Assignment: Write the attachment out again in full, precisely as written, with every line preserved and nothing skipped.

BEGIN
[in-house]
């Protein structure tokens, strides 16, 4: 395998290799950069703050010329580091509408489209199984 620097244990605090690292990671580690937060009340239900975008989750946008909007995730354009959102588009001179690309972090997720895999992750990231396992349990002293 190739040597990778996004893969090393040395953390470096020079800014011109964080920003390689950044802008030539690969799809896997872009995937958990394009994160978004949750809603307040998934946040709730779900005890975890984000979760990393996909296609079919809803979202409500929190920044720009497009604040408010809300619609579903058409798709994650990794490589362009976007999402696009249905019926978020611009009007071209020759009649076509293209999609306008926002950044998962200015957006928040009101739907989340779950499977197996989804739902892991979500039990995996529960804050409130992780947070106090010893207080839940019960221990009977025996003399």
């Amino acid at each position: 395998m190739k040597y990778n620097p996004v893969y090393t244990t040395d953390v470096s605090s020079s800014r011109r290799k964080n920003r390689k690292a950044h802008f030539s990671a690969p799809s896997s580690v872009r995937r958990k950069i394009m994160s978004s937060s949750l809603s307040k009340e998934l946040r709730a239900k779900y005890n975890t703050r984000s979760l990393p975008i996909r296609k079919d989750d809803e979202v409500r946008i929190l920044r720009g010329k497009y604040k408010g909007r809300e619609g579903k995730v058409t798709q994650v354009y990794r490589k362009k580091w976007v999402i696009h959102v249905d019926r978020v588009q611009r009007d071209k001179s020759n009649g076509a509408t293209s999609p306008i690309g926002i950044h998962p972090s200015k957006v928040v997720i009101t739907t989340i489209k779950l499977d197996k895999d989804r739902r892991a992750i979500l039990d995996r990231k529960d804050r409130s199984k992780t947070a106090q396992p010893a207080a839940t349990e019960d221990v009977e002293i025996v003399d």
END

[in-house]
């Protein structure tokens, strides 16, 4: 395998290799950069703050010329580091509408489209199984 620097244990605090690292990671580690937060009340239900975008989750946008909007995730354009959102588009001179690309972090997720895999992750990231396992349990002293 190739040597990778996004893969090393040395953390470096020079800014011109964080920003390689950044802008030539690969799809896997872009995937958990394009994160978004949750809603307040998934946040709730779900005890975890984000979760990393996909296609079919809803979202409500929190920044720009497009604040408010809300619609579903058409798709994650990794490589362009976007999402696009249905019926978020611009009007071209020759009649076509293209999609306008926002950044998962200015957006928040009101739907989340779950499977197996989804739902892991979500039990995996529960804050409130992780947070106090010893207080839940019960221990009977025996003399």
């Amino acid at each position: 395998m190739k040597y990778n620097p996004v893969y090393t244990t040395d953390v470096s605090s020079s800014r011109r290799k964080n920003r390689k690292a950044h802008f030539s990671a690969p799809s896997s580690v872009r995937r958990k950069i394009m994160s978004s937060s949750l809603s307040k009340e998934l946040r709730a239900k779900y005890n975890t703050r984000s979760l990393p975008i996909r296609k079919d989750d809803e979202v409500r946008i929190l920044r720009g010329k497009y604040k408010g909007r809300e619609g579903k995730v058409t798709q994650v354009y990794r490589k362009k580091w976007v999402i696009h959102v249905d019926r978020v588009q611009r009007d071209k001179s020759n009649g076509a509408t293209s999609p306008i690309g926002i950044h998962p972090s200015k957006v928040v997720i009101t739907t989340i489209k779950l499977d197996k895999d989804r739902r892991a992750i979500l039990d995996r990231k529960d804050r409130s199984k992780t947070a106090q396992p010893a207080a839940t349990e019960d221990v009977e002293i025996v003399d």